Eragon: Dragrons and Dwarves and Deception, oh my!

While I was hugely impressed while reading Eragon, by Christopher Paolini, it was not really my cup of tea. In a fantasy world, the young title hero finds a large blue sphere while looking for food. He knows it’s unusual, thinks it must be valuable, but has no idea that this discovery will change his life forever. What is inside the sphere? If you didn’t figure out from the picture on the front cover … or the description on the back of the book … or the fact that Eragon is just one letter away from a Dragon. This opens up a world of the dragon riders, places his family in danger, and puts him in the middle of political turmoil he never imagined.

As I mentioned before, the book is jammed packed with every possible element of an archetypal fantasy book. You’ve got your basic Joseph Campbell hero quest, where Eragon must leave his home, interact with an animal, and in someway surpass a teacher/mentor figure, all in the name of heroic transformation. There is revenge, romance, and betrayal; a magical sword; elves, dwarves, a werecat …. I promised I’m leaving a lot out. I think for hardcore lovers of sci-fi and fantasy this makes the book exciting, but I found it more confusing and repetitive.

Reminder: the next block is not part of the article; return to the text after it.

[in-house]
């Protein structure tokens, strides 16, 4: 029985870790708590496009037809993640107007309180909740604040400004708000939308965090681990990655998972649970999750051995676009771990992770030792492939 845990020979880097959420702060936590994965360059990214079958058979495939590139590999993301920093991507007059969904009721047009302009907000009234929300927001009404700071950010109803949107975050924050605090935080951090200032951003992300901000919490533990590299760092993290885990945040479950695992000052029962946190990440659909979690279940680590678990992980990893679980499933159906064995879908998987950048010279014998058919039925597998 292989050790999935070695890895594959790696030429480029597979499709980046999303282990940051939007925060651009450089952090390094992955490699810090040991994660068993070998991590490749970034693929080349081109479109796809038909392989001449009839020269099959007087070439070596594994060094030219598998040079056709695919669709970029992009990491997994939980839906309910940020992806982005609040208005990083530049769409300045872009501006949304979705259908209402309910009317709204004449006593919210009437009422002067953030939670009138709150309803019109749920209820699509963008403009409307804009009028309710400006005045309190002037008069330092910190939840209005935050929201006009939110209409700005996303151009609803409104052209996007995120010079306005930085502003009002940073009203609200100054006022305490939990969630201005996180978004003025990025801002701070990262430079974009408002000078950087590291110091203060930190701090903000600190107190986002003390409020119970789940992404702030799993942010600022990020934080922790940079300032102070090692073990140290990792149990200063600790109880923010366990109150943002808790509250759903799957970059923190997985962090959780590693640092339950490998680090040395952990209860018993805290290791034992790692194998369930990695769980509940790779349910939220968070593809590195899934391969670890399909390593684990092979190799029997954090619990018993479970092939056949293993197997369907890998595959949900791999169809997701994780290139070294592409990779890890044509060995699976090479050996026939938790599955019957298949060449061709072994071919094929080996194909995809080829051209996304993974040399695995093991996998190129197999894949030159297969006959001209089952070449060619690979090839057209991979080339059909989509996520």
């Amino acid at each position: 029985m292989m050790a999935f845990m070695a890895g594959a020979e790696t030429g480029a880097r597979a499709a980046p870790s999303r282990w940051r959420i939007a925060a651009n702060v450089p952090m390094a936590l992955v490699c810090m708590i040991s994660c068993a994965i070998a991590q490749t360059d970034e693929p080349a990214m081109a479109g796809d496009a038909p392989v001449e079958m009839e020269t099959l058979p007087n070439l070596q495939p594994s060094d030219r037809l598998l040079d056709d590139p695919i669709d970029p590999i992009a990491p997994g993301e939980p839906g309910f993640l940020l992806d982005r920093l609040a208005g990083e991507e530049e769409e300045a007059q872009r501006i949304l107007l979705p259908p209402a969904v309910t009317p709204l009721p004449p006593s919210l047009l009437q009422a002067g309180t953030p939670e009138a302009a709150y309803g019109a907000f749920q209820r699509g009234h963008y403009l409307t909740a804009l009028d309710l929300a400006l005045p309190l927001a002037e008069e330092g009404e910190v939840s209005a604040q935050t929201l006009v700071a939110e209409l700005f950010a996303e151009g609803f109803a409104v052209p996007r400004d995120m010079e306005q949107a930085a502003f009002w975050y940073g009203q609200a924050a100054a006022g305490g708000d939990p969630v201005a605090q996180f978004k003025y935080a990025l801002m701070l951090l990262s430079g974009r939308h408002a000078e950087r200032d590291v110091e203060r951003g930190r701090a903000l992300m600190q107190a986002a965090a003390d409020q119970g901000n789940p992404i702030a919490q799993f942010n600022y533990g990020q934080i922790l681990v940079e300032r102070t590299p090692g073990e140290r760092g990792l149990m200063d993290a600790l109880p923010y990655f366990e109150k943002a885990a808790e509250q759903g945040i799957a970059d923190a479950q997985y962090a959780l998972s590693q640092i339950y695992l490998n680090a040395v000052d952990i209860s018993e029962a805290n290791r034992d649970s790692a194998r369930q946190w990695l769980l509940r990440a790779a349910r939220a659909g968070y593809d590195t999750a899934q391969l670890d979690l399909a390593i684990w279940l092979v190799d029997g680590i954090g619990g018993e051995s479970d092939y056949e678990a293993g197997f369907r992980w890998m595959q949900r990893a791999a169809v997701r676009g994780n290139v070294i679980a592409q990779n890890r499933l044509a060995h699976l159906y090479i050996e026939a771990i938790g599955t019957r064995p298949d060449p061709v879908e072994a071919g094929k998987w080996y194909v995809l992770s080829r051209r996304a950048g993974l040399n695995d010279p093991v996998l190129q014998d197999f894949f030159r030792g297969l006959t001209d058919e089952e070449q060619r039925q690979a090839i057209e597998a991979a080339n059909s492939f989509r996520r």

The biggest criticism of the book from book reviewers was that the book was too derivative of Lord of the Rings and Star Wars. The book was a huge financial success, appearing on the bestseller list for over 120 weeks and being in the top five children’s books sold in both 2003 and 2005.  What makes this success even more impressive, and the similarities to fantasy classics, is Christopher Paolini’s age when began the series.

                             Original cover drawn by the author, himself.

Paolini started the book at fifteen and by sixteen was working on the final draft. His parents decided to self publish the epic, which first appeared with an original cover by the author. I have to give major props to the guy for teaching himself to write a book and then promoting the heck out of it. With his parents he went to over 135 book promotion events at local bookshops, schools, and libraries. Paolini would often attend dressed up in medieval costumes. That takes some guts!

The fourth and final book in the Inheritance Saga was published in 2011.  According to Wikepedia the series has sold 33.5 million copies around the world. So while this is definitely not the best book ever written, it might be the best book written by a teenager.

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